Parents: A United Front or A Strong Foundation?

I often hear people say that parents need to present a united front when disciplining their children. I agree…in a way, sort of. True, it is detrimental for children to see their parents constantly argue about the rules or methods of discipline. It interferes with effective discipline when children see one parent consistently step in to correct the other parent during discipline. In fact, the child who sees that will learn to use one parent against the other. Worse, they will feel less secure and, as a result, have less energy to invest in growing and maturing. So yes, parents need to be on the same page when it comes to discipline.

On the other hand, parents are people, and no two people are exactly the same, not even parents. They have different personalities and different experiences that may lead to differences in what they consider an appropriate limit or an effective style of discipline.  Besides, the term “united front” makes me think of allies uniting on the front line to wage battle against a common enemy. But our child is not the enemy, they are family. Rather than a united front, I think parents need a strong foundation from which to parent effectively.

Developing a strong parental foundation takes some work that begins even before any discipline is needed. Here are three ways to begin building a strong parental foundation that will help you effectively discipline your children as a team.

First, before any disciplinary issues arise, sit down with your child’s other parent to discuss discipline (3 Simple Steps to Discipline Children). Here are just a few questions to consider:

  • What behaviors do you want to encourage? How will you encourage those behaviors?
  • What behaviors will you absolutely not tolerate? How will you consequence those behaviors?
  • How will you teach and model the behaviors you want your children to do more often?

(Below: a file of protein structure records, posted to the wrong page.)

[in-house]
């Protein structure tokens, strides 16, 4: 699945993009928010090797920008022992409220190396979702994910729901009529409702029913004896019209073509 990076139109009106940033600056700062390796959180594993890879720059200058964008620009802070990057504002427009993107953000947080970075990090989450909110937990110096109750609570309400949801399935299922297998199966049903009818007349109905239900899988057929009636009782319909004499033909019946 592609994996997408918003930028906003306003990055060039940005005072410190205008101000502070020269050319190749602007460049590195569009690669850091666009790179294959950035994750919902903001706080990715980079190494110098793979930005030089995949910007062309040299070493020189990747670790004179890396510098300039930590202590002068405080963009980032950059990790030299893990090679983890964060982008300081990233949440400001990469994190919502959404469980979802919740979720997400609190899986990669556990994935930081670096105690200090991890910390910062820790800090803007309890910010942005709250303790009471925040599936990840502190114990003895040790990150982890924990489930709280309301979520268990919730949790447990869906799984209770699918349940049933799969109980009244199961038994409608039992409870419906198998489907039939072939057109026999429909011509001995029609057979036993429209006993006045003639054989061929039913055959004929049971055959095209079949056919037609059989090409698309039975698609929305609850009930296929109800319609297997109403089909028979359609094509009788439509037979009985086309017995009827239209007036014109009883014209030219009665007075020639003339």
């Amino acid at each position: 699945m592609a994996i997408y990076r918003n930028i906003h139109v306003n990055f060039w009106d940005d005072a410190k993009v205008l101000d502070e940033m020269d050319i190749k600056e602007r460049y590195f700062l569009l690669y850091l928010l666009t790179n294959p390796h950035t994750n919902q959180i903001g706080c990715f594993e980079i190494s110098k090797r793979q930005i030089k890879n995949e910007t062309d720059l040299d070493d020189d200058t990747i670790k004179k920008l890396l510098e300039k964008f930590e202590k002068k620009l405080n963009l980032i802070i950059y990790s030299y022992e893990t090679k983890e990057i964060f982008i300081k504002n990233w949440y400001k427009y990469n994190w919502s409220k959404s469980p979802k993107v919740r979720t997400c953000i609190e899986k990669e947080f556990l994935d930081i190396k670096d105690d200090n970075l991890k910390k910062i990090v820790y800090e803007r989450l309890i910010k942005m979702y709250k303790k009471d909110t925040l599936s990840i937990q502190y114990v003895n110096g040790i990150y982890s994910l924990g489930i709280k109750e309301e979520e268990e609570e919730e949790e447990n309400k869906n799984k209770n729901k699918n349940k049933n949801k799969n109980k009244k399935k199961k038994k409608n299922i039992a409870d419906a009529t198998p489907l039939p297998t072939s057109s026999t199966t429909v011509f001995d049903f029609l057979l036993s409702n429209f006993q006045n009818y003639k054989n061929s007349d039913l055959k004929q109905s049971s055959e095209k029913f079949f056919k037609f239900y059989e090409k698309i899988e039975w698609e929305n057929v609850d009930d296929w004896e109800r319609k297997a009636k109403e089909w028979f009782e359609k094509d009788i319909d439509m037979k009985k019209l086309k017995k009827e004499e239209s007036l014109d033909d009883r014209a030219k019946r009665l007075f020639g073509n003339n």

• You may discover you and your child’s other parent have some differences of opinion. That’s OK. Now is the time to talk about those differences. That discussion will include talking about how your childhood experiences shape your ideas about discipline. What experiences did you have as an adult and as a child that influenced your ideas about discipline?

Overall, this discussion begins to develop a foundation for how you will discipline together. Develop an agreed upon approach to your discipline style as a couple. This may require some compromise along the way. (Learn more in Compromise: My Way or the Highway.)

Second, address issues that arise during discipline…but not in the moment. No matter how much you prepare ahead of time, you will experiment moments in which you disagree with your spouse about a boundary or a method used to discipline. In the immediate moment, do your best to support your spouse and their intent to raise a healthy mature person. Because you have taken time to agree on basic parenting goals and discipline style (the first step above), you can support your spouse and their intent in this moment.

Then, talk to your spouse in private about your concern. Begin the private discussion by acknowledging your spouse as a good parent who loves your children and wants the best for them. Ask them to help you understand their thoughts and feelings around the situation. As they do, you may find you have greater agreement than you initially thought. Finally, discuss your concerns. Then you can work together to develop a plan for future incidents, a plan you are both comfortable with.

Third, at all times (except in cases of abuse) support your child’s other parent. One way to do this involves promoting mutual respect within the family. Moments to do so arise throughout the day as well as during times of discipline. For instance, “Please turn the TV down while your father is resting” encourages your children to consider how their actions impact others.

Don’t be surprised though if your child says, “Please turn the TV down while I’m studying.” After all, we are seeking mutual respect and teaching our child to politely speak up for their needs.

These ideas are not exhaustive. They merely help you begin a process of building a strong foundation…a process that will continue throughout your time of raising children. And, most important, these ideas will help you and your spouse enjoy parenting your child together.

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